Summer time is coming soon and plans are being made for all kinds of vacations. If it's just the two of you it can be another honeymoon. But when making plans involves including your kids (from a previous marriage -- his kids from a previous marriage, maybe the kids you've had together) it's a little more complicated than packing a suitcase, throwing in a couple of sleeping bags and heading for the nearest camp-site. As one of our friends always says "When the two of us go away, it's a real break. When we take the kids, it's a TRIP!"
When we wrote Love For Grown-Ups, a relationship guide for women who married or re-married after the age of thirty-five, we interviewed women from all over the country and based our book on their experiences -- how they handled new situations, what worked and sometimes what didn't work in their new lives. We discovered how they met, dealt with ex-wives and ex-husbands, decided which home to live in, how to handle careers and career changes, and the realities of having kids -- his, hers and will there be "ours"?
We hadn't really given any thought to vacations until we were well into the interview process and discovered that vacations can either be something really "joyous" or something that causes lots of resentment. Planning a vacation when you're a new family can be challenging. We aren't therapists, but here are some of the things we found out that we hope can help.
Is this going to be a "family vacation"? That means the two of you plus his kids and your kids. All of you going away together can only work if you travel to a location where there is "something for everyone" to do.
A resort with a pool can often do the trick -- teenagers can sunbathe and the younger ones can play in the pool and if there are tennis courts or a beach you're golden! Children who are close in age often have similar likes and dislikes. One of the women we interviewed who always had her step-children come stay at her country home found out from her baby-sitter that when the adults weren't around her step-children ignored her kids and wouldn't play with them. This was upsetting but was a wake-up call for the parents. They had to figure out what was going wrong when they weren't around and what steps they should take to assure that neither set of kids behaved badly to the others.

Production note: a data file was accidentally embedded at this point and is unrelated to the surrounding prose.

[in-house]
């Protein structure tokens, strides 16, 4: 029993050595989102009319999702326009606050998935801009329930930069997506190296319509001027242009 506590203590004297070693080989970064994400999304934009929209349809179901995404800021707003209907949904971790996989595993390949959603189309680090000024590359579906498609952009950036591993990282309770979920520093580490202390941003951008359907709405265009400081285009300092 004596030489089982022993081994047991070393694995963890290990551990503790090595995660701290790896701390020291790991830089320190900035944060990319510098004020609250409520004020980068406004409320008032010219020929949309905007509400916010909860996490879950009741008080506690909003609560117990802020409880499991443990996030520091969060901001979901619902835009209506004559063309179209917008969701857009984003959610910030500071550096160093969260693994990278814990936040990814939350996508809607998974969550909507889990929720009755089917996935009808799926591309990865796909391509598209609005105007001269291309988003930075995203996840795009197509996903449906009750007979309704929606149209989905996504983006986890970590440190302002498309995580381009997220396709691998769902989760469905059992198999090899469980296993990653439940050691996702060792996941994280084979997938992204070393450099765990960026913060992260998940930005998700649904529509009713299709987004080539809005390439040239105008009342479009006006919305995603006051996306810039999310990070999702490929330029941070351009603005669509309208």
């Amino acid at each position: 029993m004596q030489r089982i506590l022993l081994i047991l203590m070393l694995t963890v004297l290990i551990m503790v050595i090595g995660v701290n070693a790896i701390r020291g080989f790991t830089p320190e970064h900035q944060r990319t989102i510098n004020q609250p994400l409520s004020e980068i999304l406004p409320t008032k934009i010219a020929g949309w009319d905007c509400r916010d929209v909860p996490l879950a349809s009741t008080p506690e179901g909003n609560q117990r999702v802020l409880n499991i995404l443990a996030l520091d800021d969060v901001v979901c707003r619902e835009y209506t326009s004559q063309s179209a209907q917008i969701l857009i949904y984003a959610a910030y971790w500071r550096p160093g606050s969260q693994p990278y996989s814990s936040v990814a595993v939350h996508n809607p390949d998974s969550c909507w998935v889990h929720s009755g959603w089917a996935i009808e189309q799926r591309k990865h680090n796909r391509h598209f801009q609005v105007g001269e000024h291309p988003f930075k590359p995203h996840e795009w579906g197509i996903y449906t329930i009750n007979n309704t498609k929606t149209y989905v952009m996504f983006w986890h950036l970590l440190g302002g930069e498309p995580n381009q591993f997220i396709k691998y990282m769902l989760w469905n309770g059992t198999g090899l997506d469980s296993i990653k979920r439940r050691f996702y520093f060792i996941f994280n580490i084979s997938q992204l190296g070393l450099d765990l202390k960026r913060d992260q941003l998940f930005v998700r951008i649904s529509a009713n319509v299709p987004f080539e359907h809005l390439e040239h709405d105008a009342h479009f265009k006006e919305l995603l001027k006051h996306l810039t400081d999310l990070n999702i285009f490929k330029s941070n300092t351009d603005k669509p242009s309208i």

We also found that children who had visitation with their father every other weekend often resented sharing him with their step-mother's children who already spent more time with him than they did. Planning a couple of separate activities for each set of kids might help. If you are going to include both sets of children, and they're teenagers, consult with them when you're planning your vacation. If a camping trip works for you and your husband or a trip to Disney World fits into your budget then offer that. You and your husband should decide first what works time wise and $-wise. Don't make it a "whatever you'd like to do" offer. You might end up with kids wanting a very expensive African Safari!
If traveling with the kids is too great an expense, plan a 'staycation" including lots of the special things you can do at home−amusement park one day, the beach another, miniature golf, a special movie day and a back-up plan if it rains!
We also found that some new families created their own traditions. A boat owner we talked with said that every summer they spent one week only sailing with his kids and her kids- five kids under the age of eleven- which they all loved. This woman admitted that every morning she would get into their dinghy and spend an hour following the boat along -- she said she needed a bit of a break, but it was worth the effort because they all looked forward to the trip and it became their "anchor" in creating a family relationship.
If both sets of kids are different ages and have totally different interests it's hard to make a together time work. If possible, do something with your kids for a few days and then do something with your husband's kids for a few days. (Just make sure that your former spouses are able to take the kids -- you don't want any last minute changes. Vacations should be fun, not stressful.)
As for you and your husband, you both need time together without family responsibilities. If you're a working mom, or a full-time mom, time alone with your spouse is very, very important. We like to think of those times as "honeymoon renewals."
Pat's husband Mark suggested getting away as a couple twice a year for anywhere between two and four days. Pat has dubbed these their 'dream date' weekends and they are sacrosanct and never fall off their 'to do list'. It's important to get away from daily responsibilities and recharge the relationship! Ann & Irv spend time at the beach by themselves for a week and then ask his kids and grandkids to join them for a week. It works, everyone's happy. Tish and her husband John do "get away" weekends even if it's in the motel down the street!
When you marry or re-marry a little "later in life" there are lots of obvious things to consider, but vacations are an integral part of family life and need to be planned and agreed upon in order to help create a happy and successful life together.
Do you ever get a chance for a "second honeymoon" or do take a family vacation?
Ann Blumenthal Jacobs, Patricia Ryan Lampl and Tish Rabe are the authors of "Love for Grown-ups: The Garter Brides' Guide to Marrying for Life When You've Already Got a Life", a relationship guide based on interviews with women who married over the age of 35. The book tells you how to find Mr. Right, marry and find life-long happiness. The Garter Brides are a sisterhood of women who all got married later in life. They offer tried and true advice on how to have the love and life you want.